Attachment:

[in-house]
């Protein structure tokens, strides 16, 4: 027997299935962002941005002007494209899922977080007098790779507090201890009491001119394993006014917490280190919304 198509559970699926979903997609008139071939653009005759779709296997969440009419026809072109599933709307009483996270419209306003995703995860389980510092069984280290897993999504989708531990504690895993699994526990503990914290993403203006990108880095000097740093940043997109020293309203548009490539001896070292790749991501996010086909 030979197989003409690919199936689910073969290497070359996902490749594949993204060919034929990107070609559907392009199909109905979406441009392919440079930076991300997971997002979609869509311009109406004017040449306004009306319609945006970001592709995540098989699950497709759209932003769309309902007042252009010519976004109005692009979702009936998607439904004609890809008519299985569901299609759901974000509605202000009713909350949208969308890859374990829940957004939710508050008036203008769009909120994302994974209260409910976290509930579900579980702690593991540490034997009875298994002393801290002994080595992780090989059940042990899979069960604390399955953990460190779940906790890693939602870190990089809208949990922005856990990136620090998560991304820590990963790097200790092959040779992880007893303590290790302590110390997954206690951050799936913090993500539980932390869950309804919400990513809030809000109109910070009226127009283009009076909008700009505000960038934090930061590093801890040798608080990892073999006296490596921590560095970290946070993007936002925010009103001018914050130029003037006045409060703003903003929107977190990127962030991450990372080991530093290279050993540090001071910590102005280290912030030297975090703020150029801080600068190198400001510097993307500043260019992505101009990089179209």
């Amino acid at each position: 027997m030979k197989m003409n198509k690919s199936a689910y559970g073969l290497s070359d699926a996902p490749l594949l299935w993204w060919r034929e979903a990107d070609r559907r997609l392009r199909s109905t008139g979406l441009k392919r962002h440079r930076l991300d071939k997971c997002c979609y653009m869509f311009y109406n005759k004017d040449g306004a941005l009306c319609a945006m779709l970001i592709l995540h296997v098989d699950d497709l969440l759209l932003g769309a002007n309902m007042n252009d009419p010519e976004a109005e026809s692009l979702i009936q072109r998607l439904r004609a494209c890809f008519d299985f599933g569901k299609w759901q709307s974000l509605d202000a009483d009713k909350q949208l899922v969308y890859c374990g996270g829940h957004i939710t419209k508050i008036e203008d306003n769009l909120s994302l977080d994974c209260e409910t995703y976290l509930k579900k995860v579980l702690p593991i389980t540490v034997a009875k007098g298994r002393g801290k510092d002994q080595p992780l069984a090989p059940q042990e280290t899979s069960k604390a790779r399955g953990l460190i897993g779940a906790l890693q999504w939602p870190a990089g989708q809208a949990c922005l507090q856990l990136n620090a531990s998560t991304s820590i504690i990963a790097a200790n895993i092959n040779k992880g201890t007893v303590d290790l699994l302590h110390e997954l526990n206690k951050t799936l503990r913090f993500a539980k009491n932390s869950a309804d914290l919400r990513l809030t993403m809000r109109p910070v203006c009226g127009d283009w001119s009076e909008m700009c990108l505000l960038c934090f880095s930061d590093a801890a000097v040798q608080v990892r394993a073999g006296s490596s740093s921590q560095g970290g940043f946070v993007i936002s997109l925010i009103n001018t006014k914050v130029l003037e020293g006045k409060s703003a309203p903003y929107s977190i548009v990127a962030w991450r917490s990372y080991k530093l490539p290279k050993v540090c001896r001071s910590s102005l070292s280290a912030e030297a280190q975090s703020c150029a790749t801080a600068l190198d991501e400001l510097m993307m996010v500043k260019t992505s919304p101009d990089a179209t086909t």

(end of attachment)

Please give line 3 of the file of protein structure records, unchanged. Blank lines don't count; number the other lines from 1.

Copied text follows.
């Amino acid at each position: 027997m030979k197989m003409n198509k690919s199936a689910y559970g073969l290497s070359d699926a996902p490749l594949l299935w993204w060919r034929e979903a990107d070609r559907r997609l392009r199909s109905t008139g979406l441009k392919r962002h440079r930076l991300d071939k997971c997002c979609y653009m869509f311009y109406n005759k004017d040449g306004a941005l009306c319609a945006m779709l970001i592709l995540h296997v098989d699950d497709l969440l759209l932003g769309a002007n309902m007042n252009d009419p010519e976004a109005e026809s692009l979702i009936q072109r998607l439904r004609a494209c890809f008519d299985f599933g569901k299609w759901q709307s974000l509605d202000a009483d009713k909350q949208l899922v969308y890859c374990g996270g829940h957004i939710t419209k508050i008036e203008d306003n769009l909120s994302l977080d994974c209260e409910t995703y976290l509930k579900k995860v579980l702690p593991i389980t540490v034997a009875k007098g298994r002393g801290k510092d002994q080595p992780l069984a090989p059940q042990e280290t899979s069960k604390a790779r399955g953990l460190i897993g779940a906790l890693q999504w939602p870190a990089g989708q809208a949990c922005l507090q856990l990136n620090a531990s998560t991304s820590i504690i990963a790097a200790n895993i092959n040779k992880g201890t007893v303590d290790l699994l302590h110390e997954l526990n206690k951050t799936l503990r913090f993500a539980k009491n932390s869950a309804d914290l919400r990513l809030t993403m809000r109109p910070v203006c009226g127009d283009w001119s009076e909008m700009c990108l505000l960038c934090f880095s930061d590093a801890a000097v040798q608080v990892r394993a073999g006296s490596s740093s921590q560095g970290g940043f946070v993007i936002s997109l925010i009103n001018t006014k914050v130029l003037e020293g006045k409060s703003a309203p903003y929107s977190i548009v990127a962030w991450r917490s990372y080991k530093l490539p290279k050993v540090c001896r001071s910590s102005l070292s280290a912030e030297a280190q975090s703020c150029a790749t801080a600068l190198d991501e400001l510097m993307m996010v500043k260019t992505s919304p101009d990089a179209t086909t």